Where to start? 2020 will undoubtedly go down in history as a year most people would like to forget. One steeped in uncertainty, fear, anger, and division and marked by tragic and terrible events. It has tested communities, workplaces, healthcare systems, personal relationships, and the social fabric that connects us all. It will likely take us years to fully realize the impact this year has had both socially and economically. For the past several years, I’ve written an end-of-year blog, summarizing our accomplishments and challenges. While I find it difficult to process all that has occurred this year let alone articulate it, here are some of my reflections on 2020 and the year ahead.     

The pandemic and associated restrictions to daily life have been hard on us all. Like most businesses in the natural resources sector, Hampton has remained largely operational during these difficult times, though we have had to make significant changes to help keep people safe. I could not be more proud of how our employees have risen to the challenge. In Portland, most employees have been teleworking since March with great success. At our manufacturing facilities, we’ve adopted governmental guidelines and implemented new protocols and a tracing program to help prevent infections from spreading in the workplace.  While we have had COVID-19 cases at most of our locations, spread has been limited and, thankfully, all of our employees have recovered.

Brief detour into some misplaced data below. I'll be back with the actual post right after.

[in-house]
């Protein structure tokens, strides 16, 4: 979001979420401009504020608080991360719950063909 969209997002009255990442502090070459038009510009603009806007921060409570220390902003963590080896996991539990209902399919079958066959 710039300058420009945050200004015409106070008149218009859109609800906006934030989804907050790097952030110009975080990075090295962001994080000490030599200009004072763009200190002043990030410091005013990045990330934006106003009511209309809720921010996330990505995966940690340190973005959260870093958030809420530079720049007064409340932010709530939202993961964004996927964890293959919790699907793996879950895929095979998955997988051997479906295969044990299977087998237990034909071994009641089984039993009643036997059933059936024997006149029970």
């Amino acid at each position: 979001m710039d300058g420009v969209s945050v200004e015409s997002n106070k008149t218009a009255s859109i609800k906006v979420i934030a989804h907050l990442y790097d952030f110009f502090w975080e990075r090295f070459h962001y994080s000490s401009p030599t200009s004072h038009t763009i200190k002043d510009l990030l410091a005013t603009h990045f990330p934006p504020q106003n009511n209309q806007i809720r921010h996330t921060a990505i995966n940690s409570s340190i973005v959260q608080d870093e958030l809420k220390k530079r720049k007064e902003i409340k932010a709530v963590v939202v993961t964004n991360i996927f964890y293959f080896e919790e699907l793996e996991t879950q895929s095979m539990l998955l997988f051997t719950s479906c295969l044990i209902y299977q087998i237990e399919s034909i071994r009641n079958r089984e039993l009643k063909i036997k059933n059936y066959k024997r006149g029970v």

Unfortunately, many of the businesses that contribute to the quality of life in our communities—particularly those in leisure and hospitality—have struggled greatly. Food and housing insecurity has increased as more and more people find themselves out of work. In addition to our regular giving programs, Hampton has significantly increased our charitable donations to support COVID-19 relief activities in our communities. We’ve purchased gift cards from local restaurants and made donations to local food banks, senior centers, and rental assistance programs. In Tillamook County, Hampton is a proud sponsor of a broadband access program, helping to connect rural students who lack good internet access for online learning.  Sawmill employees have also continued their community giving efforts, supporting Adopt-a-Family and other youth programs. 

COVID-19 is, of course, just one of many challenges we faced this year.  With summer came heightened tensions in communities across the U.S. resulting from systemic racism. Protests that erupted in the wake of the appalling treatment and subsequent death of George Floyd at the hands of police led many, myself included, to reflect on the inequalities that exist in our society. This fall, a group of volunteers in our Portland office formed a Social Justice Team to examine ways Hampton can help people of color in the Portland area and promote diversity and anti-racism within our own company. Hampton’s focus on anti-racism, diversity, and equity is a long-term commitment and I look forward to the team’s insight and recommendations in the years to come.